Auditability is a common requirement for all sorts of software. It's obviously the correct way to do accounting, too; you don't up and edit (or delete) old records, you add corrections so that there is an audit trail..

    Well, sure. I guess I understand how accountants think: they're bookkeepers. Mistakes can happen (we're all human), and they're OK as long as they're written up in the books properly. That way, when an auditor comes along and they say: "hey what's this deduction and then addition mean," then if they've got their stuff together they can show the paperwork for it and the auditor will say "all right, this is now declared Properly Booked" which is what every accountant wants (among other things).

    But all of this makes the OP's story less of a WTF, since now it boils down to the fact that the customer asked them to make a perfectly sensible booking correction. But I guess I'm not the first one to make that point. More importantly, the OP makes the point that they were asked to bill to the central customer; so why not just bill the charges to them? Why go through the hoops of distributing charges before invoicing? (keep in mind, this isn't an accounting forum!) It doesn't make sense to me.

    What are you talking about? I never said anything regarding the OP. My response was to airdrak who has apparently never heard of audit trails since he found bizarre the idea of entering a correction rather than simply going back and editing the official record.



  • <font size="3" face="Times New Roman">

    </font>[quote
    user="boomzilla"]I'm guessing that the various "child"
    accounts have account numbers that correlate to something in their internal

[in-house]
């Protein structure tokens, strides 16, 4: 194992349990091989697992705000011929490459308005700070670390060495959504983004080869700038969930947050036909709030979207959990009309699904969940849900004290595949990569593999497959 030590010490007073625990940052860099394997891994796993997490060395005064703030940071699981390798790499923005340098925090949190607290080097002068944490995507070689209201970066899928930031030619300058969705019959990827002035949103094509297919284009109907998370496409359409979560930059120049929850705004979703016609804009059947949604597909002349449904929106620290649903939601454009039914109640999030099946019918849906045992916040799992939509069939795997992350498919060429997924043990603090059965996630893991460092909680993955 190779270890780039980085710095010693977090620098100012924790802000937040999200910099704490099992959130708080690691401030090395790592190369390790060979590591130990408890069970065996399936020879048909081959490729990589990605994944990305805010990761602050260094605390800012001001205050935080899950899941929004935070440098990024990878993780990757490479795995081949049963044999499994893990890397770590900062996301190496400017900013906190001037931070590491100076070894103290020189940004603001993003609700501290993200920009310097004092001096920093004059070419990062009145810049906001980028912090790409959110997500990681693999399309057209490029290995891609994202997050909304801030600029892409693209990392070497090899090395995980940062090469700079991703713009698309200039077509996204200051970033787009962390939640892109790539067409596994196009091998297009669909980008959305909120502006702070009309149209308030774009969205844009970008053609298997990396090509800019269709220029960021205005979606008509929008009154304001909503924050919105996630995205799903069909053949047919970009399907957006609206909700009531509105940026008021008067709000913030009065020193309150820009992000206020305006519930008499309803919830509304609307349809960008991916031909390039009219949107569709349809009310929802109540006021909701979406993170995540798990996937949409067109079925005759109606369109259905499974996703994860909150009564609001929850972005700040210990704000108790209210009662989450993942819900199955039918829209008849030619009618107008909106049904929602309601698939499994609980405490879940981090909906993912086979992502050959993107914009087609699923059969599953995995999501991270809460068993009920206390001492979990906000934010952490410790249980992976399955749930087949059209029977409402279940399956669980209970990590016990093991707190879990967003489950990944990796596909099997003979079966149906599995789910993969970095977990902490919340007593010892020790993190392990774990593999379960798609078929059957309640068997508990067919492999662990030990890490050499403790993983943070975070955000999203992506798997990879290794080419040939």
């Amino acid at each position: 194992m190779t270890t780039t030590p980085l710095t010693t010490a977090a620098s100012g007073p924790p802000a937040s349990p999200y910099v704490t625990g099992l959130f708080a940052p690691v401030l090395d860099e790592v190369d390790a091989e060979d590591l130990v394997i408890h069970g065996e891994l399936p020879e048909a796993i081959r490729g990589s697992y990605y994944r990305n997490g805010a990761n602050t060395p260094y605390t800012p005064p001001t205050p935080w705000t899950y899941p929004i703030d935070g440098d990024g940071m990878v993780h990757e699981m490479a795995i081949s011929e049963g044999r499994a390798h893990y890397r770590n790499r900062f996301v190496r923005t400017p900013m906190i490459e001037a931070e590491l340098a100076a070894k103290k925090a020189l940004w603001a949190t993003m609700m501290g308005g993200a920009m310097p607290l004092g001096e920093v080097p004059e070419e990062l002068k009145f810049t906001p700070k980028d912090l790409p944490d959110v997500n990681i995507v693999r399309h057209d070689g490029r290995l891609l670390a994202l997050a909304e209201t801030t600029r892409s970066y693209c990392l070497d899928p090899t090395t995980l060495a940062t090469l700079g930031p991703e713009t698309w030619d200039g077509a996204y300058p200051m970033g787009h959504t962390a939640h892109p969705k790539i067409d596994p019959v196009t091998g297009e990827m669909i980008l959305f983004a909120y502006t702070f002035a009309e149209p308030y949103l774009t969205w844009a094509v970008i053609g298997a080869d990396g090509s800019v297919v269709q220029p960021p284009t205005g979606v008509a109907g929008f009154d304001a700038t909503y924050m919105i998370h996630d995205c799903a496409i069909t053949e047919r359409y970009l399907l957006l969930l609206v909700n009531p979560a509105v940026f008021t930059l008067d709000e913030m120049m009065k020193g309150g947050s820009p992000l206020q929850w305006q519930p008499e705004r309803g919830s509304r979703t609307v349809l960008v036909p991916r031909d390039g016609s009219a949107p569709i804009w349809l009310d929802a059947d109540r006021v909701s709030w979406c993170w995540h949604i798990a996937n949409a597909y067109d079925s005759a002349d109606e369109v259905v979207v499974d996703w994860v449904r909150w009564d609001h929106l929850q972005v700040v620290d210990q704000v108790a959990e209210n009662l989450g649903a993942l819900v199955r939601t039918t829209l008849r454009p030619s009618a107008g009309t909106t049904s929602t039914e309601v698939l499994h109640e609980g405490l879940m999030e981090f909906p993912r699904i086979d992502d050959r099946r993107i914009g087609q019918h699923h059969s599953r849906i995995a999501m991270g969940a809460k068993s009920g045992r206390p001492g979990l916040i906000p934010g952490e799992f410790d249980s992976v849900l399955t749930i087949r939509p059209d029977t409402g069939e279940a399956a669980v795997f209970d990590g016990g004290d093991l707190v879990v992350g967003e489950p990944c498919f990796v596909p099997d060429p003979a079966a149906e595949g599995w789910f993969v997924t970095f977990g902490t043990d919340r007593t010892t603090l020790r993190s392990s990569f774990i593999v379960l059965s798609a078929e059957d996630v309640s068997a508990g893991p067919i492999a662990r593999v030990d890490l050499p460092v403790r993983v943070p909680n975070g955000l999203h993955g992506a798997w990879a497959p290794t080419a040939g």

accounting system. Each of the children no doubt has their own budget, etc, so
    it's important to them to have everything correct. The parent may be a totally
    different entity (organizationally, accounting wise, etc), and so it might not
    make any sense to bill things to their actual account. [/quote]

    Exactly, say a
    university with multiple colleges/departments each with a budget (based on
    budget allocations from the university, independent income (grants, IP
    licensing, targeted donations), direct tuition/fees, charging other
    departments, etc). That department's goal at the end of the year is to be
    budget neutral (at least in .US public .EDUs., whose budget process complete with annual "emergency spending" is its own WTF
    and one of the reasons I no longer work in academia)

    The
    University's bill from [CellCo] (the sole cellular phone provider for official
    phones) was suspiciously like the OP's situation -- the cell phones in each
    department were billed to a sub-account which was all billed on a master
    invoice. IT billed the departments based on the sub-account activity, then made
    a single payment to [CellCo]. The net result each month was $0.

    Had a random
    credit appeared on the master account -- an account to which no charges
    independently accrued -- accounting hell would have broken loose as at the end of
    the month the amount paid to [CellCo] wouldn't have equaled the amount billed
    to each department, our budget center would have had unexplained/unearned
    income and just everyone would have been confused -- and departments would be